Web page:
To top it off, the page after that was blank with the subheading “I give my Executor the following powers…”

I defy any member of the general public to correctly express a number of clauses for Executor powers – really, what on earth is a person supposed to include here? To give you some context, a Will created using our service includes thirteen clauses outlining the Executor powers and some are complicated.

The concern here is that this blank form would not be admissible in a court of law. It simply would not work. Presumably, the document is being downloaded on a regular basis by unwitting customers who are trying to save some legal fees. But surely there needs to be some level of accreditation or governance before a website can mislead so many people, so dangerously.

At LegalWills.ca, LegalWills.co.uk and USLegalWills.com we have to somehow differentiate our service from the cheap or free downloadable kits. Our services are fully interactive, developed by estate planning lawyers in each jurisdiction and provide help every step of the way. For example, if you have minor children (the definition of which varies across jurisdictions), our services will prompt you to set up a trust for those children (a section completely missing from the kit we sampled). In our 13 years of service we have had countless Wills pass through the probate process, and never once has one of our Wills had an issue.

We believe that most people do not have to pay expensive legal fees to prepare their own Will, but we also believe that the downloadable blank forms need to be regulated or banned outright. We would recommend that people try our service, and compare it to a blank kit, then decide.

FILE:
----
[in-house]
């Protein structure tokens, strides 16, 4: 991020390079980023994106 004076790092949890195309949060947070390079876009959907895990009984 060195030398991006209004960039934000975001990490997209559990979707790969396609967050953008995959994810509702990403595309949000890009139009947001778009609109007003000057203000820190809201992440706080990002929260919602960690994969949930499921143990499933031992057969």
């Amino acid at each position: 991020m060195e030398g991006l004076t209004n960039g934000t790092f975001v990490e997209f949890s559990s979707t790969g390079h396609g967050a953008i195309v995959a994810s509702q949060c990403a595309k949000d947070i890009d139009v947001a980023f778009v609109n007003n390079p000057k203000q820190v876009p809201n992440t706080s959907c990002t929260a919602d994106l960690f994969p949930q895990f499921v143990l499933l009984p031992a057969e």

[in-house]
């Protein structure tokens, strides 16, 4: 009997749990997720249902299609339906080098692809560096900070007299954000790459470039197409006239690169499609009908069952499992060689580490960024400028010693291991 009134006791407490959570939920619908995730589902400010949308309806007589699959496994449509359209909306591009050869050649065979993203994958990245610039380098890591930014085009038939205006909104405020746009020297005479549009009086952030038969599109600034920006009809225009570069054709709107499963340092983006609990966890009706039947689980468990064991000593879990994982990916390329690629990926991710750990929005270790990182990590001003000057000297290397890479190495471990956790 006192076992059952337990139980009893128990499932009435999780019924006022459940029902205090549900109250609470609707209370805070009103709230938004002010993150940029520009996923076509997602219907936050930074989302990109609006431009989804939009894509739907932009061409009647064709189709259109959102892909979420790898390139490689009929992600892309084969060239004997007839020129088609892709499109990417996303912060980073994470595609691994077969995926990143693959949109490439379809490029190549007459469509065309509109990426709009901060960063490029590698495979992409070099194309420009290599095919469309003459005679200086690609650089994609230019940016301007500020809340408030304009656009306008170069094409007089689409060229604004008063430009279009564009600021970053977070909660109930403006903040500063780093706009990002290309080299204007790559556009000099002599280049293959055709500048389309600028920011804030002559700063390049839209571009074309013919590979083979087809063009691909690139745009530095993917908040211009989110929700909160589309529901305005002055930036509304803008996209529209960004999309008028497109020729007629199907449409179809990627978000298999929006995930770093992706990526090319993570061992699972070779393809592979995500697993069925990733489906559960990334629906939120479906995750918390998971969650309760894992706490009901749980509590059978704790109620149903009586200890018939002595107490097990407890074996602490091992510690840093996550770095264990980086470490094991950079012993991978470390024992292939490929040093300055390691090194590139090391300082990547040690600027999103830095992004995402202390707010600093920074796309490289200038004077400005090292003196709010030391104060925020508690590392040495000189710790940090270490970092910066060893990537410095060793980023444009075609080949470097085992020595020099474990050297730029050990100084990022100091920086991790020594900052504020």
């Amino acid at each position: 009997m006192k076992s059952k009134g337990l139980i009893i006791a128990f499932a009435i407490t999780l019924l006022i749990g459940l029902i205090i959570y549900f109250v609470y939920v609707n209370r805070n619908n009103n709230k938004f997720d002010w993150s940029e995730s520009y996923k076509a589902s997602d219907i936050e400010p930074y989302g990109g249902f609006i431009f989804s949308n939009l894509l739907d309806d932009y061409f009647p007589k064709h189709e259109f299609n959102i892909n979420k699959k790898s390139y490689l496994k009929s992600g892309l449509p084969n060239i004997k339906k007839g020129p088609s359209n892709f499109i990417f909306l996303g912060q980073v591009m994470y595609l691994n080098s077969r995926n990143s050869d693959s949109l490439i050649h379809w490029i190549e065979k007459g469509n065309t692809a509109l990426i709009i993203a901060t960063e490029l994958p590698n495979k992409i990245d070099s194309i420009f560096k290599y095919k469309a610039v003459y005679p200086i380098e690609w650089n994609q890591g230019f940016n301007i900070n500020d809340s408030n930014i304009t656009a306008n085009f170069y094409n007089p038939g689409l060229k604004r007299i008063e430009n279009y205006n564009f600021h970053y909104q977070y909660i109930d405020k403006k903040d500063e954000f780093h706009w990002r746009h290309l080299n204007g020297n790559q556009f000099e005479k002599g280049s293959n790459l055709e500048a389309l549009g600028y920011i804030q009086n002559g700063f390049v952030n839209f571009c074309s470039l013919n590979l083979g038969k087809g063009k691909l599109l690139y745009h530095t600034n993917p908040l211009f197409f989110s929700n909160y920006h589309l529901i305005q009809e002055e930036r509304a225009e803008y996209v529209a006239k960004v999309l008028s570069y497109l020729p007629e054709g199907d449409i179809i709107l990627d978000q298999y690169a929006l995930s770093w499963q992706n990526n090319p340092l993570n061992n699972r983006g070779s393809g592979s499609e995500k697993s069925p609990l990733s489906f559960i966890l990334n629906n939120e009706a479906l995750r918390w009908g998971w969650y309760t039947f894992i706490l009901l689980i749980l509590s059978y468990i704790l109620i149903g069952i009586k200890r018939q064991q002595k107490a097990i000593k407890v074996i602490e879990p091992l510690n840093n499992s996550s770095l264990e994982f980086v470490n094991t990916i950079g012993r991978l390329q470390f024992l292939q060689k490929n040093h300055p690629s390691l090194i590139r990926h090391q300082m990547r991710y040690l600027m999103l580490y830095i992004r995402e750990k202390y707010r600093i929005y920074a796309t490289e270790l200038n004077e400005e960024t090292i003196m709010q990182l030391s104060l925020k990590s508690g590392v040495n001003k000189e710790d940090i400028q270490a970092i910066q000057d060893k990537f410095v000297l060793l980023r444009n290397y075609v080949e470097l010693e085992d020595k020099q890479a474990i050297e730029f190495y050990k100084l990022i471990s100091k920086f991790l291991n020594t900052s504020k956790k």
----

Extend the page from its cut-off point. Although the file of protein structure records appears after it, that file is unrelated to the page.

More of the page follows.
Can you break the service at LegalWills?

It is not surprising that we have critics of our service; after all, we are offering a convenient, educational tool, that allows you to write a Will, Power of Attorney and Living Will. We allow you to make unlimited updates to your documents for a tiny fraction of the cost of going to a legal professional and in most cases, the final document looks identical to one costing ten times as much. One of the criticisms of the service is that you can go wrong and create a Will that doesn’t make sense. I would like to address this criticism head-0n.

We actually raise the very same concern with the blank form kits that you can buy from a bookstore. These kits consist of blank pieces of paper, with a guidebook that tells you how to write a Will. We’ve addressed the issue of these blank form kits in a previous blog post, and they are a terrible idea. It is almost impossible to write a well drafted Will using a kit; you have to cover alternate scenarios, include appropriate Executor clauses, only doing things that are legally permitted, and the kit must be tailored to your local jurisdiction. Our service on the other hand, interactively guides you through the process, offering help along the way, and restricts inputs based on your family situation, legal jurisdiction, and the law.